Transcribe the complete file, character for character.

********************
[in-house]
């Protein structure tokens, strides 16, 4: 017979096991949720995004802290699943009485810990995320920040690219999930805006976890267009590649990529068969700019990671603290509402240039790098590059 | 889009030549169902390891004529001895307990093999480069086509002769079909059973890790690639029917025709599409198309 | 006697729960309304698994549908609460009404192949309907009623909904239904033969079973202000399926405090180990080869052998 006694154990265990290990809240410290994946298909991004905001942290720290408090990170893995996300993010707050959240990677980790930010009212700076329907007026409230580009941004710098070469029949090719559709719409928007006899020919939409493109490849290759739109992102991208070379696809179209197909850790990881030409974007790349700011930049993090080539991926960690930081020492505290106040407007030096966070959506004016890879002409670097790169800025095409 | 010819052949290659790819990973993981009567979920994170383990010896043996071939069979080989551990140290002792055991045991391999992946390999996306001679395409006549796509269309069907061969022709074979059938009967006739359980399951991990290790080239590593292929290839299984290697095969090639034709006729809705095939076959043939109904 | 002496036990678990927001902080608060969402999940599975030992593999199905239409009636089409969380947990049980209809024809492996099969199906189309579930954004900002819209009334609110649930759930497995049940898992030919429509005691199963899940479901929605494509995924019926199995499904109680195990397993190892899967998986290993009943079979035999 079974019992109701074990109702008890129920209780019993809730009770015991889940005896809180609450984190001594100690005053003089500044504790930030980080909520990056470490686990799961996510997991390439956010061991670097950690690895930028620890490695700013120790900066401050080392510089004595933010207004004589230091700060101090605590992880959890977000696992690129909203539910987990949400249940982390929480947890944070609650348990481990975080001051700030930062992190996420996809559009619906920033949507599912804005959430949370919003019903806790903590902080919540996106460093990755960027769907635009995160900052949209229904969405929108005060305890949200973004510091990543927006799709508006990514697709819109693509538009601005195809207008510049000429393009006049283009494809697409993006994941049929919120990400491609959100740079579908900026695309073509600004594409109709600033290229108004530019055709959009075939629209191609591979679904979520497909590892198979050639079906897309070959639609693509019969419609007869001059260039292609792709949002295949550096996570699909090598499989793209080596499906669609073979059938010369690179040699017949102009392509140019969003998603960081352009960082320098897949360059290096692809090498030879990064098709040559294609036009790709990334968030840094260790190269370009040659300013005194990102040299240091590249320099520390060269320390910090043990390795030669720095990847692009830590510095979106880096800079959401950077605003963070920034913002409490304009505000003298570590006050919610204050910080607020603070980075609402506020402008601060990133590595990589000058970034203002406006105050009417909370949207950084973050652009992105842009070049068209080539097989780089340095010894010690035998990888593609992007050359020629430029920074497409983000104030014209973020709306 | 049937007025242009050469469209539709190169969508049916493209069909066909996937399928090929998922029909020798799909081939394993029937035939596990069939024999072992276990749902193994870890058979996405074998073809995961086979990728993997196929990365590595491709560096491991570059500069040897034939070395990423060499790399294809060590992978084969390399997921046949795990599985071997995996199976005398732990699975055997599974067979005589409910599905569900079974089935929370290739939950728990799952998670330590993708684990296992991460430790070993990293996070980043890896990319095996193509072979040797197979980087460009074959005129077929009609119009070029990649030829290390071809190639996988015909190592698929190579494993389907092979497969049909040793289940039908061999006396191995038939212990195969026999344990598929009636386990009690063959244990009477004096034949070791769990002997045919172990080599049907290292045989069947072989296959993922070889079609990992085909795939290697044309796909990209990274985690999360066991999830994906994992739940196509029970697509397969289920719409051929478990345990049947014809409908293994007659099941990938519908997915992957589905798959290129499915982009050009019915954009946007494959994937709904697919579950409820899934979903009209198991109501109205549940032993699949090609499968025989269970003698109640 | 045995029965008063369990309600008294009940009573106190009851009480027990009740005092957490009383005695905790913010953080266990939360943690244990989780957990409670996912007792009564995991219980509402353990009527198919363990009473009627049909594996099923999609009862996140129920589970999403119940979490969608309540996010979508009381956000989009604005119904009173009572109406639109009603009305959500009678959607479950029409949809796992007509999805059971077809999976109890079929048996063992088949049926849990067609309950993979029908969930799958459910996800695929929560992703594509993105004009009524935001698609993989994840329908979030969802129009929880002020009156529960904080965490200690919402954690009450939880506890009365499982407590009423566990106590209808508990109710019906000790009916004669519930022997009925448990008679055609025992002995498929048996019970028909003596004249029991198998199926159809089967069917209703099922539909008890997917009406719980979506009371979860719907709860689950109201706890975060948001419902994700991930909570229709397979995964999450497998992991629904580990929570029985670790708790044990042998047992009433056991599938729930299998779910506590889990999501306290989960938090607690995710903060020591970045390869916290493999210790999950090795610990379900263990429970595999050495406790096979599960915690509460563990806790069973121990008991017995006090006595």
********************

[in-house]
């Protein structure tokens, strides 16, 4: 017979096991949720995004802290699943009485810990995320920040690219999930805006976890267009590649990529068969700019990671603290509402240039790098590059 | 889009030549169902390891004529001895307990093999480069086509002769079909059973890790690639029917025709599409198309 | 006697729960309304698994549908609460009404192949309907009623909904239904033969079973202000399926405090180990080869052998 006694154990265990290990809240410290994946298909991004905001942290720290408090990170893995996300993010707050959240990677980790930010009212700076329907007026409230580009941004710098070469029949090719559709719409928007006899020919939409493109490849290759739109992102991208070379696809179209197909850790990881030409974007790349700011930049993090080539991926960690930081020492505290106040407007030096966070959506004016890879002409670097790169800025095409 | 010819052949290659790819990973993981009567979920994170383990010896043996071939069979080989551990140290002792055991045991391999992946390999996306001679395409006549796509269309069907061969022709074979059938009967006739359980399951991990290790080239590593292929290839299984290697095969090639034709006729809705095939076959043939109904 | 002496036990678990927001902080608060969402999940599975030992593999199905239409009636089409969380947990049980209809024809492996099969199906189309579930954004900002819209009334609110649930759930497995049940898992030919429509005691199963899940479901929605494509995924019926199995499904109680195990397993190892899967998986290993009943079979035999 079974019992109701074990109702008890129920209780019993809730009770015991889940005896809180609450984190001594100690005053003089500044504790930030980080909520990056470490686990799961996510997991390439956010061991670097950690690895930028620890490695700013120790900066401050080392510089004595933010207004004589230091700060101090605590992880959890977000696992690129909203539910987990949400249940982390929480947890944070609650348990481990975080001051700030930062992190996420996809559009619906920033949507599912804005959430949370919003019903806790903590902080919540996106460093990755960027769907635009995160900052949209229904969405929108005060305890949200973004510091990543927006799709508006990514697709819109693509538009601005195809207008510049000429393009006049283009494809697409993006994941049929919120990400491609959100740079579908900026695309073509600004594409109709600033290229108004530019055709959009075939629209191609591979679904979520497909590892198979050639079906897309070959639609693509019969419609007869001059260039292609792709949002295949550096996570699909090598499989793209080596499906669609073979059938010369690179040699017949102009392509140019969003998603960081352009960082320098897949360059290096692809090498030879990064098709040559294609036009790709990334968030840094260790190269370009040659300013005194990102040299240091590249320099520390060269320390910090043990390795030669720095990847692009830590510095979106880096800079959401950077605003963070920034913002409490304009505000003298570590006050919610204050910080607020603070980075609402506020402008601060990133590595990589000058970034203002406006105050009417909370949207950084973050652009992105842009070049068209080539097989780089340095010894010690035998990888593609992007050359020629430029920074497409983000104030014209973020709306 | 049937007025242009050469469209539709190169969508049916493209069909066909996937399928090929998922029909020798799909081939394993029937035939596990069939024999072992276990749902193994870890058979996405074998073809995961086979990728993997196929990365590595491709560096491991570059500069040897034939070395990423060499790399294809060590992978084969390399997921046949795990599985071997995996199976005398732990699975055997599974067979005589409910599905569900079974089935929370290739939950728990799952998670330590993708684990296992991460430790070993990293996070980043890896990319095996193509072979040797197979980087460009074959005129077929009609119009070029990649030829290390071809190639996988015909190592698929190579494993389907092979497969049909040793289940039908061999006396191995038939212990195969026999344990598929009636386990009690063959244990009477004096034949070791769990002997045919172990080599049907290292045989069947072989296959993922070889079609990992085909795939290697044309796909990209990274985690999360066991999830994906994992739940196509029970697509397969289920719409051929478990345990049947014809409908293994007659099941990938519908997915992957589905798959290129499915982009050009019915954009946007494959994937709904697919579950409820899934979903009209198991109501109205549940032993699949090609499968025989269970003698109640 | 045995029965008063369990309600008294009940009573106190009851009480027990009740005092957490009383005695905790913010953080266990939360943690244990989780957990409670996912007792009564995991219980509402353990009527198919363990009473009627049909594996099923999609009862996140129920589970999403119940979490969608309540996010979508009381956000989009604005119904009173009572109406639109009603009305959500009678959607479950029409949809796992007509999805059971077809999976109890079929048996063992088949049926849990067609309950993979029908969930799958459910996800695929929560992703594509993105004009009524935001698609993989994840329908979030969802129009929880002020009156529960904080965490200690919402954690009450939880506890009365499982407590009423566990106590209808508990109710019906000790009916004669519930022997009925448990008679055609025992002995498929048996019970028909003596004249029991198998199926159809089967069917209703099922539909008890997917009406719980979506009371979860719907709860689950109201706890975060948001419902994700991930909570229709397979995964999450497998992991629904580990929570029985670790708790044990042998047992009433056991599938729930299998779910506590889990999501306290989960938090607690995710903060020591970045390869916290493999210790999950090795610990379900263990429970595999050495406790096979599960915690509460563990806790069973121990008991017995006090006595």